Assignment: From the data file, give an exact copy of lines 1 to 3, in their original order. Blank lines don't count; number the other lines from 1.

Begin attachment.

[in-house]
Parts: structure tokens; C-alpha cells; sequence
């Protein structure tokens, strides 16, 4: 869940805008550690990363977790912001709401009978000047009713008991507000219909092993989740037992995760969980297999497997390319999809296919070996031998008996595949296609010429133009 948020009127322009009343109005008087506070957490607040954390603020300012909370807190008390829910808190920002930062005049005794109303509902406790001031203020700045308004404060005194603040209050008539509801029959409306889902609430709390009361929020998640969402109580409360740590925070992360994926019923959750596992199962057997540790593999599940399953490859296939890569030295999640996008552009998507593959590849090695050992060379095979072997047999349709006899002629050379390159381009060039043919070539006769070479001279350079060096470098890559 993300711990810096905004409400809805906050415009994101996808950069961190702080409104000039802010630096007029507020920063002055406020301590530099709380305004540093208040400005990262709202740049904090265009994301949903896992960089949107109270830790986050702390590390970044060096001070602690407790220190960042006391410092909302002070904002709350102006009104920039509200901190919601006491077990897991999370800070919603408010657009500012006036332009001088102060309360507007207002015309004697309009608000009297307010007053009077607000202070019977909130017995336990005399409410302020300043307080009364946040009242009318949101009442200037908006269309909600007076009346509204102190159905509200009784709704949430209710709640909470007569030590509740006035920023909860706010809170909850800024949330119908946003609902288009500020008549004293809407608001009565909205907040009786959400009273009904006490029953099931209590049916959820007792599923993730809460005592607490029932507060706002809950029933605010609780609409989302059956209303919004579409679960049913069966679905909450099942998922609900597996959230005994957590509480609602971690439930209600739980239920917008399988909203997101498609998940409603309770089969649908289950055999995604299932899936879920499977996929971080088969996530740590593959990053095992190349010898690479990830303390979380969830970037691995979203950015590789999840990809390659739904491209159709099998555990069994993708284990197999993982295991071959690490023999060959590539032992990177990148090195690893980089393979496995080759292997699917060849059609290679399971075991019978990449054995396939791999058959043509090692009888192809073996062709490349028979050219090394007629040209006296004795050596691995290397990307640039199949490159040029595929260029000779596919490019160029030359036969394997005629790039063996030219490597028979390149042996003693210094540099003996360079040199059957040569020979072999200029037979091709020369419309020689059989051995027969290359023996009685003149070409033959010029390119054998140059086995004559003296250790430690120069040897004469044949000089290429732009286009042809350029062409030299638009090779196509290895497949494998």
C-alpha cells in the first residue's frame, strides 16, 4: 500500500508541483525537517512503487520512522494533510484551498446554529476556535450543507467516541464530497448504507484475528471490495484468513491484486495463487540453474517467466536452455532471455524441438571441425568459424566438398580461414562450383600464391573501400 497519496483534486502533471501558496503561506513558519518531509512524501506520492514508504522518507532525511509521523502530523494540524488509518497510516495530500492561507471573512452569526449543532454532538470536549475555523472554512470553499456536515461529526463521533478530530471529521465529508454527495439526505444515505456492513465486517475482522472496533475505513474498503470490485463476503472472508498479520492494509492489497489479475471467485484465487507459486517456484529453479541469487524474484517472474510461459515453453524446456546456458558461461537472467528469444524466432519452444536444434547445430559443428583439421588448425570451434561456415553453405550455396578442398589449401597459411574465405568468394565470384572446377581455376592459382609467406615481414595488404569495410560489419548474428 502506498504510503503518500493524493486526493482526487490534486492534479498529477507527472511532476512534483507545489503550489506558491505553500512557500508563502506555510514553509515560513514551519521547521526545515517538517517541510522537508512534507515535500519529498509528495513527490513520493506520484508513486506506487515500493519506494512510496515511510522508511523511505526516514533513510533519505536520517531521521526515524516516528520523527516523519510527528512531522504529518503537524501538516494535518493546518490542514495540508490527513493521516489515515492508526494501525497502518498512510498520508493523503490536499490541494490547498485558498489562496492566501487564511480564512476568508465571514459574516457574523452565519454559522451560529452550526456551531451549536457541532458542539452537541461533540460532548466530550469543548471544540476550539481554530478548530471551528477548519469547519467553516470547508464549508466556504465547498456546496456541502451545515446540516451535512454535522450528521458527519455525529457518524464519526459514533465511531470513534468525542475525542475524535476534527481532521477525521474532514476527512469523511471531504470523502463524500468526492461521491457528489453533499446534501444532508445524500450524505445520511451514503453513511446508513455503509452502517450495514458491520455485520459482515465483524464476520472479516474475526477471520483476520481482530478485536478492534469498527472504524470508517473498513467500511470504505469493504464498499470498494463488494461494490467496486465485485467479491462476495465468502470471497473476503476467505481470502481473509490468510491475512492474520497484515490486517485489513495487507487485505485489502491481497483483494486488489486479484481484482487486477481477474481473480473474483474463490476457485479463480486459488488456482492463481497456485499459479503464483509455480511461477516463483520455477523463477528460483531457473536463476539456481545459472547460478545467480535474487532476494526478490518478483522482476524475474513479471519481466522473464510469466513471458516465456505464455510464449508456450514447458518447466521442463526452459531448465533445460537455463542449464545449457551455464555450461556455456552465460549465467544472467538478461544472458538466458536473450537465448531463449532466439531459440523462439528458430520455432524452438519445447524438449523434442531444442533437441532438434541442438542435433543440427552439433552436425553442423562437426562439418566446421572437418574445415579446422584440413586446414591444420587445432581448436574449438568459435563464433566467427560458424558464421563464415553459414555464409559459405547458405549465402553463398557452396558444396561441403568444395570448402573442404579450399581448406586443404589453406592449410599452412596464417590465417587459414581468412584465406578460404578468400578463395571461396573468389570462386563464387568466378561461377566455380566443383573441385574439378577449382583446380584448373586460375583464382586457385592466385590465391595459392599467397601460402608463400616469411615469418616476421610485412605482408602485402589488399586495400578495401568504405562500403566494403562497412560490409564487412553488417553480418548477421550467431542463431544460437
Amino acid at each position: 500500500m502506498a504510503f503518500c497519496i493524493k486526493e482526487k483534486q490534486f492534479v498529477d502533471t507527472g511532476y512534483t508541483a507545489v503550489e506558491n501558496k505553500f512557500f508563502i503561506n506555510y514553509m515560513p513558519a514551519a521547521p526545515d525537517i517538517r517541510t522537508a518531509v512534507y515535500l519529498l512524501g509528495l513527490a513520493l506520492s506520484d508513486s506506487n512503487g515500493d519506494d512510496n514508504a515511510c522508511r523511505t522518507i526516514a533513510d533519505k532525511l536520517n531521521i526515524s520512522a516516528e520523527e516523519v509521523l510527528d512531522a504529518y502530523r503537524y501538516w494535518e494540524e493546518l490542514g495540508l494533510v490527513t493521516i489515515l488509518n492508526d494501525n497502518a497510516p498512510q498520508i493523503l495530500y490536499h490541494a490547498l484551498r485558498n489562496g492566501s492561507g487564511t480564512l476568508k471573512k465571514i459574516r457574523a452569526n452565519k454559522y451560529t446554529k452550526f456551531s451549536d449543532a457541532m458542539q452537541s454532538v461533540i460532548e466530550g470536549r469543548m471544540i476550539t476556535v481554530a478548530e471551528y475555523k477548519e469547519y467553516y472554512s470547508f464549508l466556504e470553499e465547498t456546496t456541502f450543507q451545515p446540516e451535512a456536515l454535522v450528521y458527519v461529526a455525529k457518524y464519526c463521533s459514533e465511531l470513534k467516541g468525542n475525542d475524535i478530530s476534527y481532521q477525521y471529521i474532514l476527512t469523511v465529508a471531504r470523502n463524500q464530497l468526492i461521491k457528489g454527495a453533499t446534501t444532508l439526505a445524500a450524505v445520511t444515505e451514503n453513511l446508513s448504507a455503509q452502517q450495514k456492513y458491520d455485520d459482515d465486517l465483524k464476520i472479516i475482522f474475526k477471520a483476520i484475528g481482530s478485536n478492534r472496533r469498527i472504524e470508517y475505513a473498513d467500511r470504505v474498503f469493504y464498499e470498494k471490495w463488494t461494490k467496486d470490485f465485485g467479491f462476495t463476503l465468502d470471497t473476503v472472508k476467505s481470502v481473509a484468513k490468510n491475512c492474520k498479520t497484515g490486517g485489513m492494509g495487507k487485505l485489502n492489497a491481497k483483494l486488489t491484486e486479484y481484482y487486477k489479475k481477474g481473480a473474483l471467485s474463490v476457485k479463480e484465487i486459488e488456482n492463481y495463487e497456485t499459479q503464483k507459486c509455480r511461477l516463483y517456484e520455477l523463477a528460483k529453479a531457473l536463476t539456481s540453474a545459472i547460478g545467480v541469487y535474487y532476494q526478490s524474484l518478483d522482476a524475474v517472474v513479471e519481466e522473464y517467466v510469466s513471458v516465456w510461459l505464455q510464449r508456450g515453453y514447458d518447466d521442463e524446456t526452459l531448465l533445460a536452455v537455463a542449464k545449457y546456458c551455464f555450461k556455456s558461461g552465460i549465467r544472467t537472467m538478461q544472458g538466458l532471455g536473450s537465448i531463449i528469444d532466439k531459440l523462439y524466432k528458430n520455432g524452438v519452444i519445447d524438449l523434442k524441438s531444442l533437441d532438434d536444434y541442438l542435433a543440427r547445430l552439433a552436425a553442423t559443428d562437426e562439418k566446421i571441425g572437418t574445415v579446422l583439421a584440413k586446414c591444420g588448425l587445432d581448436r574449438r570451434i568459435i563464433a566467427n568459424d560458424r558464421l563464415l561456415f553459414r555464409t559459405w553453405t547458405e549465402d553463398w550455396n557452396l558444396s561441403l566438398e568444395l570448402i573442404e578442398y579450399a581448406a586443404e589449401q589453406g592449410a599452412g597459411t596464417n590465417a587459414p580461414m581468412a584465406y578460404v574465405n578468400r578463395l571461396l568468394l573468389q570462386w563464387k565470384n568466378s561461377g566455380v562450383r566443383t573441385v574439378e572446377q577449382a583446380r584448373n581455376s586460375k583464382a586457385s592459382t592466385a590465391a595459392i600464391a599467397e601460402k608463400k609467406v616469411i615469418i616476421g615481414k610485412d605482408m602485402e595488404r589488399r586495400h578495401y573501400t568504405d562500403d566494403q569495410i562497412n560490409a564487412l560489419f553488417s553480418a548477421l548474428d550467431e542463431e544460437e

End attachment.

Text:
[in-house]
Parts: structure tokens; C-alpha cells; sequence
């Protein structure tokens, strides 16, 4: 869940805008550690990363977790912001709401009978000047009713008991507000219909092993989740037992995760969980297999497997390319999809296919070996031998008996595949296609010429133009 948020009127322009009343109005008087506070957490607040954390603020300012909370807190008390829910808190920002930062005049005794109303509902406790001031203020700045308004404060005194603040209050008539509801029959409306889902609430709390009361929020998640969402109580409360740590925070992360994926019923959750596992199962057997540790593999599940399953490859296939890569030295999640996008552009998507593959590849090695050992060379095979072997047999349709006899002629050379390159381009060039043919070539006769070479001279350079060096470098890559 993300711990810096905004409400809805906050415009994101996808950069961190702080409104000039802010630096007029507020920063002055406020301590530099709380305004540093208040400005990262709202740049904090265009994301949903896992960089949107109270830790986050702390590390970044060096001070602690407790220190960042006391410092909302002070904002709350102006009104920039509200901190919601006491077990897991999370800070919603408010657009500012006036332009001088102060309360507007207002015309004697309009608000009297307010007053009077607000202070019977909130017995336990005399409410302020300043307080009364946040009242009318949101009442200037908006269309909600007076009346509204102190159905509200009784709704949430209710709640909470007569030590509740006035920023909860706010809170909850800024949330119908946003609902288009500020008549004293809407608001009565909205907040009786959400009273009904006490029953099931209590049916959820007792599923993730809460005592607490029932507060706002809950029933605010609780609409989302059956209303919004579409679960049913069966679905909450099942998922609900597996959230005994957590509480609602971690439930209600739980239920917008399988909203997101498609998940409603309770089969649908289950055999995604299932899936879920499977996929971080088969996530740590593959990053095992190349010898690479990830303390979380969830970037691995979203950015590789999840990809390659739904491209159709099998555990069994993708284990197999993982295991071959690490023999060959590539032992990177990148090195690893980089393979496995080759292997699917060849059609290679399971075991019978990449054995396939791999058959043509090692009888192809073996062709490349028979050219090394007629040209006296004795050596691995290397990307640039199949490159040029595929260029000779596919490019160029030359036969394997005629790039063996030219490597028979390149042996003693210094540099003996360079040199059957040569020979072999200029037979091709020369419309020689059989051995027969290359023996009685003149070409033959010029390119054998140059086995004559003296250790430690120069040897004469044949000089290429732009286009042809350029062409030299638009090779196509290895497949494998």